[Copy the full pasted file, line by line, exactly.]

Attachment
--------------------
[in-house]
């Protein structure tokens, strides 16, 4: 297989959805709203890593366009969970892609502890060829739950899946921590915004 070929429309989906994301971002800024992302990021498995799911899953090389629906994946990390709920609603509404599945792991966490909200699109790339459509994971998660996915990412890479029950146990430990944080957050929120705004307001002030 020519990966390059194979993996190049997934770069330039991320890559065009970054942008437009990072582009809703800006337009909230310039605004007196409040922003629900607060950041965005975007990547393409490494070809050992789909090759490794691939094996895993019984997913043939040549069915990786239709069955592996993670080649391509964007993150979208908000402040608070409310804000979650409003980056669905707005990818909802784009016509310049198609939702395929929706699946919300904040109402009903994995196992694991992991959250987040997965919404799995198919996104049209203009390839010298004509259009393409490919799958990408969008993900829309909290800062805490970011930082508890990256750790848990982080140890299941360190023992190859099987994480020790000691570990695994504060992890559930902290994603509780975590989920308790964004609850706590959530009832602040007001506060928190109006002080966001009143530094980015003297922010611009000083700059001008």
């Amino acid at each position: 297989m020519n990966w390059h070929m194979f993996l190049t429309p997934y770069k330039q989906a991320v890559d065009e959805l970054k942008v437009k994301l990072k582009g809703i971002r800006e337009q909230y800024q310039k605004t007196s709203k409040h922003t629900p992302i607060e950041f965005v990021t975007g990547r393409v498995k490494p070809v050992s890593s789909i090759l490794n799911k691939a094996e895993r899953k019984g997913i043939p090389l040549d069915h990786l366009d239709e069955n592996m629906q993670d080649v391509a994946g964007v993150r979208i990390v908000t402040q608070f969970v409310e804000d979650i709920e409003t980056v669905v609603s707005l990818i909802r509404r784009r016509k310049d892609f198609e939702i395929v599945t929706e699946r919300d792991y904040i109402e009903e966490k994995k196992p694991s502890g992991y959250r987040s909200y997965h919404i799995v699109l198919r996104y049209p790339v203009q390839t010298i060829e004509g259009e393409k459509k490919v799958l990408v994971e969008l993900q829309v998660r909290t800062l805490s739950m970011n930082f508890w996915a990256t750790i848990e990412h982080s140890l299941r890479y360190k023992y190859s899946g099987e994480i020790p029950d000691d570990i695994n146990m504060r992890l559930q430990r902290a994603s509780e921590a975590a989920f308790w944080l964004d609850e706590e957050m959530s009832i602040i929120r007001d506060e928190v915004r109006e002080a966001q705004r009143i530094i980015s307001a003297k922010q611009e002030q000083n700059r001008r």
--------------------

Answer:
[in-house]
């Protein structure tokens, strides 16, 4: 297989959805709203890593366009969970892609502890060829739950899946921590915004 070929429309989906994301971002800024992302990021498995799911899953090389629906994946990390709920609603509404599945792991966490909200699109790339459509994971998660996915990412890479029950146990430990944080957050929120705004307001002030 020519990966390059194979993996190049997934770069330039991320890559065009970054942008437009990072582009809703800006337009909230310039605004007196409040922003629900607060950041965005975007990547393409490494070809050992789909090759490794691939094996895993019984997913043939040549069915990786239709069955592996993670080649391509964007993150979208908000402040608070409310804000979650409003980056669905707005990818909802784009016509310049198609939702395929929706699946919300904040109402009903994995196992694991992991959250987040997965919404799995198919996104049209203009390839010298004509259009393409490919799958990408969008993900829309909290800062805490970011930082508890990256750790848990982080140890299941360190023992190859099987994480020790000691570990695994504060992890559930902290994603509780975590989920308790964004609850706590959530009832602040007001506060928190109006002080966001009143530094980015003297922010611009000083700059001008």
């Amino acid at each position: 297989m020519n990966w390059h070929m194979f993996l190049t429309p997934y770069k330039q989906a991320v890559d065009e959805l970054k942008v437009k994301l990072k582009g809703i971002r800006e337009q909230y800024q310039k605004t007196s709203k409040h922003t629900p992302i607060e950041f965005v990021t975007g990547r393409v498995k490494p070809v050992s890593s789909i090759l490794n799911k691939a094996e895993r899953k019984g997913i043939p090389l040549d069915h990786l366009d239709e069955n592996m629906q993670d080649v391509a994946g964007v993150r979208i990390v908000t402040q608070f969970v409310e804000d979650i709920e409003t980056v669905v609603s707005l990818i909802r509404r784009r016509k310049d892609f198609e939702i395929v599945t929706e699946r919300d792991y904040i109402e009903e966490k994995k196992p694991s502890g992991y959250r987040s909200y997965h919404i799995v699109l198919r996104y049209p790339v203009q390839t010298i060829e004509g259009e393409k459509k490919v799958l990408v994971e969008l993900q829309v998660r909290t800062l805490s739950m970011n930082f508890w996915a990256t750790i848990e990412h982080s140890l299941r890479y360190k023992y190859s899946g099987e994480i020790p029950d000691d570990i695994n146990m504060r992890l559930q430990r902290a994603s509780e921590a975590a989920f308790w944080l964004d609850e706590e957050m959530s009832i602040i929120r007001d506060e928190v915004r109006e002080a966001q705004r009143i530094i980015s307001a003297k922010q611009e002030q000083n700059r001008r």